Food Science News Source

Sunday 29-May-2016

Recent Research

PNNL Helps Lead National Microbiome Initiative

Scientists Janet Jansson and Ljiljana Paša-Tolić are part of a core group of scientists leading a national effort to understand communities of microorganisms and their role in climate science, food production and human health.

–Pacific Northwest National Laboratory|2016-05-27

Tasty Fat: X-Rays Finding the Blueprint of Why Fat Is Yummy

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Over three years, a University of Guelph team has brought increasingly complex samples of edible fat to the APS for research. They are using the data from the APS USAXS facility to characterize the nanoscale structure of different kinds of edible fats and applying the data to a model that predicts the effect of processes like heating and mixing on fat structure. If food manufacturers understand the unique structures of different fat compositions, they can better mimic the desirable tastes and textures of unhealthy fats with healthier alternatives, potentially impacting diseases closely tied to diet.

–Argonne National Laboratory|2016-05-27

Gut Bacteria May Contribute to Poor Health in Patients with Kidney Disease

• In patients with chronic kidney disease, those with more advanced disease had higher blood levels of the bacterial metabolite phenylacetylglutamine. • Patients with high phenylacetylglutamine had an elevated risk of developing cardiovascular disease as well as a heightened risk of dying prematurely.

–American Society of Nephrology (ASN)|2016-05-26

Researchers Have Identified Critical Factors That Determine Drought Vulnerability of Wheat, Maize

Researchers led by Lixin Wang, assistant professor of earth sciences in the School of Science at Indiana University-Purdue University Indianapolis, have identified critical information about the environmental variables and agronomic factors that determine the vulnerability of maize and wheat production to drought.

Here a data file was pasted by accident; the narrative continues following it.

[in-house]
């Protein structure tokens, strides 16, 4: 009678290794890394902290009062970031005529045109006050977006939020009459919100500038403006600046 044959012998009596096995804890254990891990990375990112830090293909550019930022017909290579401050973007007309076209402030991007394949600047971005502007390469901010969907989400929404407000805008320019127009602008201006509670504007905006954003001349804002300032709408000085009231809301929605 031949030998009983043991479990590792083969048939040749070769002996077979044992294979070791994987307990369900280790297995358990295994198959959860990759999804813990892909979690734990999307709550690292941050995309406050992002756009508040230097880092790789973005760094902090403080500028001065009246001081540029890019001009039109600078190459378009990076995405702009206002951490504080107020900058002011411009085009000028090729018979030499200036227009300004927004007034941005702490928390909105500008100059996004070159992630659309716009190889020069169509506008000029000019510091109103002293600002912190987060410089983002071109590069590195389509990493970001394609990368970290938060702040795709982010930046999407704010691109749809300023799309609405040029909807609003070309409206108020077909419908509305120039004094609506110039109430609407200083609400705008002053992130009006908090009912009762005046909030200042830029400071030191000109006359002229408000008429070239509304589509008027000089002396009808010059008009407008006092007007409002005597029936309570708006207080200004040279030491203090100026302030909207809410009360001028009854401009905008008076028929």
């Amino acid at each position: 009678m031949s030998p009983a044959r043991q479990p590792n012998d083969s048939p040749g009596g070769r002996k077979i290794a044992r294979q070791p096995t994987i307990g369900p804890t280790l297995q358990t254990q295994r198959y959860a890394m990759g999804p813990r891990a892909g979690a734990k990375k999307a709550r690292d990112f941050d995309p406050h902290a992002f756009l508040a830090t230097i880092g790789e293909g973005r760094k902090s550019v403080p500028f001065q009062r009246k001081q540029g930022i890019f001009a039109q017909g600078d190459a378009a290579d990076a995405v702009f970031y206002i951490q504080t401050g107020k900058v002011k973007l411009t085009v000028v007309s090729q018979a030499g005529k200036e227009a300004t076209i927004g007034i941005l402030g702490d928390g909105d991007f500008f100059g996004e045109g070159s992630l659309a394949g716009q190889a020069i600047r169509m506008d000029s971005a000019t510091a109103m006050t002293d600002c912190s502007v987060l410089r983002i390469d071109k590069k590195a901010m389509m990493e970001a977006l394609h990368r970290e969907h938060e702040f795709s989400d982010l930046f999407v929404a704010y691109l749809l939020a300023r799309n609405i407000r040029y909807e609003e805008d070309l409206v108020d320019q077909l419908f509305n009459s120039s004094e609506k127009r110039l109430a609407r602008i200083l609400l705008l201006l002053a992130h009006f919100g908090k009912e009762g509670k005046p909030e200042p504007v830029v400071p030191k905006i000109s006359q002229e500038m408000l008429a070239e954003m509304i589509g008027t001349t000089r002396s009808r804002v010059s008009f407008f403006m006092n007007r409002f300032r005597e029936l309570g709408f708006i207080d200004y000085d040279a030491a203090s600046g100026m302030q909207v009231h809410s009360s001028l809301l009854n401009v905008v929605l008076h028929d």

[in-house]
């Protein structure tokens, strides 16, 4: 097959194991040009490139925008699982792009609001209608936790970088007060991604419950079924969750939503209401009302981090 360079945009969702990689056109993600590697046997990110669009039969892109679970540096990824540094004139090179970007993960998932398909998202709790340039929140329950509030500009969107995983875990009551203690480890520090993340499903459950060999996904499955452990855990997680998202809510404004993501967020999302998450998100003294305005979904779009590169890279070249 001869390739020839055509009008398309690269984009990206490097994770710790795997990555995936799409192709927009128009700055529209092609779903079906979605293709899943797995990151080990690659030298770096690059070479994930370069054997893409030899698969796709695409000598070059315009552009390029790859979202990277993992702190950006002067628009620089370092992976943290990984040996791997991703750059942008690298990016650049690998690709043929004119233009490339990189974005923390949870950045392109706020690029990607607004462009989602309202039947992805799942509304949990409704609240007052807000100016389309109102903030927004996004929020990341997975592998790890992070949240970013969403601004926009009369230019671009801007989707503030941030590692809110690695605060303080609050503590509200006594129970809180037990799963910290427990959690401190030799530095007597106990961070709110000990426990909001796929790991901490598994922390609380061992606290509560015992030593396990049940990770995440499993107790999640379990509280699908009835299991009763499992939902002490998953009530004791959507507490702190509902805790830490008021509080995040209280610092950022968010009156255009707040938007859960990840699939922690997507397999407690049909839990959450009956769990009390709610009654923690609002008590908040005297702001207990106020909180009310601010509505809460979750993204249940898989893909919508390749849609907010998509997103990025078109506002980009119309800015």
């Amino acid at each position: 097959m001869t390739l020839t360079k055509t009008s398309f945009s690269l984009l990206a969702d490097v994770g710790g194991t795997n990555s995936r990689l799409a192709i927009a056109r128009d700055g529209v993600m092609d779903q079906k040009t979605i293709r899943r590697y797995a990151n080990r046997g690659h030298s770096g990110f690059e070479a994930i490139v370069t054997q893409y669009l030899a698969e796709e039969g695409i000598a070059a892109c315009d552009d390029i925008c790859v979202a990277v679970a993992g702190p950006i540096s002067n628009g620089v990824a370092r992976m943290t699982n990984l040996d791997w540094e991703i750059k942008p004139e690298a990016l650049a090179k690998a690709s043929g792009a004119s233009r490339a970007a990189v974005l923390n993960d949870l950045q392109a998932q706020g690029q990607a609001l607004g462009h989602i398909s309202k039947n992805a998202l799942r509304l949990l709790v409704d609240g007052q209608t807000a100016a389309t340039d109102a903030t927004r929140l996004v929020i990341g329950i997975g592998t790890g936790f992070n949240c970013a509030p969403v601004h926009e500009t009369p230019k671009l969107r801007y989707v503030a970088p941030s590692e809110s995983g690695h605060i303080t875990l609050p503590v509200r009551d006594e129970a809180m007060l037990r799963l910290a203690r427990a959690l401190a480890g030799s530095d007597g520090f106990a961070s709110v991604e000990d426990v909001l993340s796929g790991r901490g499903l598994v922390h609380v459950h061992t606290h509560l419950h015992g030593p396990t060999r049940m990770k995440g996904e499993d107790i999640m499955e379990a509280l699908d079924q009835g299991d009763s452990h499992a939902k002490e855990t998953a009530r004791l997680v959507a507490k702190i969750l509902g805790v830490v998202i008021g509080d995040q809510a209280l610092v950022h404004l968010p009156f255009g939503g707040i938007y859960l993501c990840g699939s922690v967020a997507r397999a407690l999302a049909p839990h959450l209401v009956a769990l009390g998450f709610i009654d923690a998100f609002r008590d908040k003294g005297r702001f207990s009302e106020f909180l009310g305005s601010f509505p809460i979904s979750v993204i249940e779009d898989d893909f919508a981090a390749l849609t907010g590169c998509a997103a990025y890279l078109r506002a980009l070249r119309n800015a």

–Indiana University|2016-05-26

IFT Recommends Two Potential Options for the Term Natural

The Institute of Food Technologists (IFT) recently submitted written comments on the use of the term natural in the labeling of human food products. The current policy for the term “natural” on food labels is vague and leads to misinterpretation, confusion, and misuse of the term. In order to prevent and reduce consumer confusion, IFT is recommending that the U.S. Food and Drug Administration (FDA) consider either prohibiting the term entirely or clearly defining the term.

–Institute of Food Technologists (IFT)|2016-05-25

Institute of Food Technologists Selects 2016 Fellows

The Institute of Food Technologists (IFT) is proud to announce its 2016 Fellows. This is a unique professional distinction given to individuals with outstanding and extraordinary qualifications and experience for their contributions to food science and technology. Each recipient will be recognized at IFT16 in Chicago on July 16, 2016.

–Institute of Food Technologists (IFT)|2016-05-25

Special IFT Webinar to Discuss Opportunities and Challenges of New Nutrition Facts Label

In response to the U.S. Food and Drug Administration’s (FDA) announcement of the updated nutrition facts label, IFT will be holding a special webinar on June 3rd at 9:00 a.m. (CT) that will provide an overview of the required changes, opportunities, and challenges related to food product formulation and reformulation. It will also address consumer messaging and education.

–Institute of Food Technologists (IFT)|2016-05-25

Science Versus Sensationalism: Jacques Rousseau to Present Featured Session at IFT16

Food professionals from all over the globe will gather together at McCormick Place South for IFT16: Where Science Feeds Innovation, July 16-19 in Chicago. Jacques Rousseau, lecturer and Chair of the Academic Freedom Committee at the University of Cape Town, will deliver a featured session, Science Versus Sensationalism and Soundbites: How Can Consumers Make More Informed Choices? This presentation will highlight his perspective on the reasons why consumers fear innovation, and how to better equip them with scientific resources in order to make informed decisions. In an interview with IFT, Jacques outlined what attendees can expect from his session.